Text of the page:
Kingdom Hearts Re:Chain of Memories (2017 PS4) Review

So after completing and thoroughly enjoying the first Kingdom Hearts (my last review) I thought to myself “Now let’s come back to this franchise in a while and play something else”.. Well, that didn’t happen. Onto the next chapter of the series. Originally a 2D Game Boy  Advance title released in 2004, which was titled ‘Chain of Memories’ until it was remade in 3D for the PlayStation 2 in 2007 (only in Japan & USofAAAAA). Now it is lovingly remastered on the PlayStation 4, yippee!

Now here’s the downside to the story, the game is all too familiar yet very different from it’s predecessor. I found myself in the same worlds battling the same enemies, apart from a few new additions (Creeper Plant). The story is set after the original, with Sora, Donald and Goofy searching for King Mickey when Pluto lures them to a place known as Castle Oblivion (I don’t think we should go in there, Scooby!) This is when a sinister group known as Organization XIII who meddle with Sora’s memories while in the castle. Now he must retrieve his memories through ‘cards’ which I’ll explain a little about below.

Everything in this game is revolved around cards, you are given different world cards to use on each floor of the castle, while the combat is also revolved around cards. You will earn different cards during battle, opening chests and buying as the Moogle Shops. Now you will have attack cards, magic cards and item cards which you can use in battles, which are numbered 0-9. You can also stock up to three cards in a row to either create a combo or use special abilities known as ‘sleights’. This is very important as the enemies you face also use cards, and if your card number is lower than the enemy’s, your attack will fail. This is where stocking cards is the key to battle as let’s say you stock three number 9’s, this would mean your total card power is 27, so most enemies will not be able to stop your attack (unless a 0 is used, which can cancel out any number, but only used late in a battle, at the beginning is useless). You will also gain special enemy cards through battle which you can use by pressing the touch pad on your controller, depending on which enemy card you use, you will gain an advantage in battle.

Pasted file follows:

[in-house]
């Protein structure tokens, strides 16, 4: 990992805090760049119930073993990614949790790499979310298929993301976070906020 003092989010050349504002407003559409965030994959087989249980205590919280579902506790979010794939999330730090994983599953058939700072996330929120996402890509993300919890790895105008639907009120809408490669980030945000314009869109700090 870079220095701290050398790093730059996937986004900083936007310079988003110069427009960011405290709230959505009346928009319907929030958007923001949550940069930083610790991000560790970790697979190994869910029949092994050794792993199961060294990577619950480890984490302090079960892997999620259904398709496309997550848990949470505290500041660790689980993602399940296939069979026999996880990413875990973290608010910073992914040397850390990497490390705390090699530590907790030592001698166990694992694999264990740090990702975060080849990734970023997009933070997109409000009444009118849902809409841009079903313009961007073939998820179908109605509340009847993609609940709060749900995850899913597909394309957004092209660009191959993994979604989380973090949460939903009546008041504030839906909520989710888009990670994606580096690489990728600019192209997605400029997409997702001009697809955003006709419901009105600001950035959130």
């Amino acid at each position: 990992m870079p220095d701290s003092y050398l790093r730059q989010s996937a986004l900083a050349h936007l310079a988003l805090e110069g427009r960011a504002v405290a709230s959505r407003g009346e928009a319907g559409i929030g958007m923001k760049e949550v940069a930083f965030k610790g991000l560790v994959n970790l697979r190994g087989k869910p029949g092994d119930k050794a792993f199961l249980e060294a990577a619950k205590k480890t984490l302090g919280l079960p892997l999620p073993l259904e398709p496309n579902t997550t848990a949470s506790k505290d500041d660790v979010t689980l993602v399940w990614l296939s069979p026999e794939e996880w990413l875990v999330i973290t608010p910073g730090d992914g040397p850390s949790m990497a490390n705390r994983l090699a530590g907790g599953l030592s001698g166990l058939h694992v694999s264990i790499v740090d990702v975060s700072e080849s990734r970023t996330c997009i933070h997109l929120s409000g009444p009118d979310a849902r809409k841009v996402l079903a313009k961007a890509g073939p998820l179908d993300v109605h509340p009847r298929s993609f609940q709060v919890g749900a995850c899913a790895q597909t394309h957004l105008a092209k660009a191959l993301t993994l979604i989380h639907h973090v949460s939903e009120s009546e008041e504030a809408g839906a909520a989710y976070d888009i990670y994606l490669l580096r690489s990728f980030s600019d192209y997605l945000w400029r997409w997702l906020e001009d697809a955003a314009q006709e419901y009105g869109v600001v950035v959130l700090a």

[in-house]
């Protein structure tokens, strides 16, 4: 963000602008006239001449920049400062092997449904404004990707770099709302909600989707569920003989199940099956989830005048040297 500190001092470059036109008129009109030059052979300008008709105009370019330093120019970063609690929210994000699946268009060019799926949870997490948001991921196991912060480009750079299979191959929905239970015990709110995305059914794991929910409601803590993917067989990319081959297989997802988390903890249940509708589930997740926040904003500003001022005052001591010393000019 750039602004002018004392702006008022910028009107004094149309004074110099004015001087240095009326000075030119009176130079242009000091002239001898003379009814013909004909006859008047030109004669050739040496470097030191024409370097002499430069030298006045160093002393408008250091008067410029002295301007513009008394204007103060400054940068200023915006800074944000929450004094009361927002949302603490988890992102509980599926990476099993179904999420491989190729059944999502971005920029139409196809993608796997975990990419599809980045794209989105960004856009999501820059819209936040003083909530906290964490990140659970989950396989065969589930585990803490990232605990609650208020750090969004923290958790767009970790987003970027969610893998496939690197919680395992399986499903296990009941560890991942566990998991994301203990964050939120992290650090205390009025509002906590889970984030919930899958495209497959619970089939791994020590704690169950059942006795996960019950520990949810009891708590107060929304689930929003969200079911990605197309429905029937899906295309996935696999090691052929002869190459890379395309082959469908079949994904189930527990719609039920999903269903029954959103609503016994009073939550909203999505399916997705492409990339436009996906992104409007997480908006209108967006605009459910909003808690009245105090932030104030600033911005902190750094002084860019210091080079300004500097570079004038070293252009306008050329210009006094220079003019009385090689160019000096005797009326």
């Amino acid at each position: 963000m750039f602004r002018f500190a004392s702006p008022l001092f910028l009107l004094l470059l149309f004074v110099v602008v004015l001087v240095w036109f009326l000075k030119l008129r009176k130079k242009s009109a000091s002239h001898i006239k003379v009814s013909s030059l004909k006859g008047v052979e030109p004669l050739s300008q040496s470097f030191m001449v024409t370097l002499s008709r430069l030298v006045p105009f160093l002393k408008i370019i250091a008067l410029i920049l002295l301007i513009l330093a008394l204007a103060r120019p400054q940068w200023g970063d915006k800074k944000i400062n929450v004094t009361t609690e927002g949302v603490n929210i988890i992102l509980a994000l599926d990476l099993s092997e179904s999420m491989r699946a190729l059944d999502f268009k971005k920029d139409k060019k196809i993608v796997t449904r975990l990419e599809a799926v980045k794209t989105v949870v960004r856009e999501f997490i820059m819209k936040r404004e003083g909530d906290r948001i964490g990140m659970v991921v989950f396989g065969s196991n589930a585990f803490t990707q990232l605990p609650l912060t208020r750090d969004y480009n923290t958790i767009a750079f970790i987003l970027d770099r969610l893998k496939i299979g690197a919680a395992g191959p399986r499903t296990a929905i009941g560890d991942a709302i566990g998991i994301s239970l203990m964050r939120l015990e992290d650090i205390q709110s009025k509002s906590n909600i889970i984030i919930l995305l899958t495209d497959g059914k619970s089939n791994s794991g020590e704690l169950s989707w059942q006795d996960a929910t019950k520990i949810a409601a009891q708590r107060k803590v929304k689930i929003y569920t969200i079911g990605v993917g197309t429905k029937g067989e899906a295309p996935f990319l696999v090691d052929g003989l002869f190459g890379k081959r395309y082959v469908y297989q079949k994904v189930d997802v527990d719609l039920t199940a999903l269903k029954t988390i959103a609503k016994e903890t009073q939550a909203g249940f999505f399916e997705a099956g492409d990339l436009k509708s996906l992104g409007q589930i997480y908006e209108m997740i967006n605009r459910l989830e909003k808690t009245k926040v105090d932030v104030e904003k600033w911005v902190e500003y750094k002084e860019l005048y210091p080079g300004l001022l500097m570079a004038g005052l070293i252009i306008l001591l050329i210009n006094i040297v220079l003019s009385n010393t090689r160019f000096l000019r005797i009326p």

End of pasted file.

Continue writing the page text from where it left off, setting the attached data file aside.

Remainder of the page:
Now this game is very slow paced at the start, I was quite close to giving up after a few hours. The combat is a cross between real time and traditional JRPGs where the battle initiates on the next screen when making contact with the enemy, then the cards in your deck being chosen to perform actions (you can move freely though so you can dodge attacks). This can make grinding very tedious as each time it goes to the next screen wastes valuable seconds of our precious lives.

I’m glad I stuck through it though, this game becomes very addictive. Boss battles are much easier this time around (I’m looking at you, Ursula) and much more enjoyable. Although the new additions of Organization XIII can be frustratingly difficult (Vexen, you’re a twat) and you will find yourself dying a lot as Sora. I say Sora, because there is another little surprise waiting at the presumed end of the game, you get to play as Riku starting from the basement of the castle! Don’t fret though my dears, Riku’s story is much shorter, with pre-selected decks and leveling up much quicker than Sora did. There is also a different battle mechanic for Riku, but I can’t be bothered to explain it. You can play it yourself and find out my sweeties.

All in all this game may have had a slow start but redeemed itself fully with a very smart combat system, brilliant cinematics and a great, albeit confusing story line.



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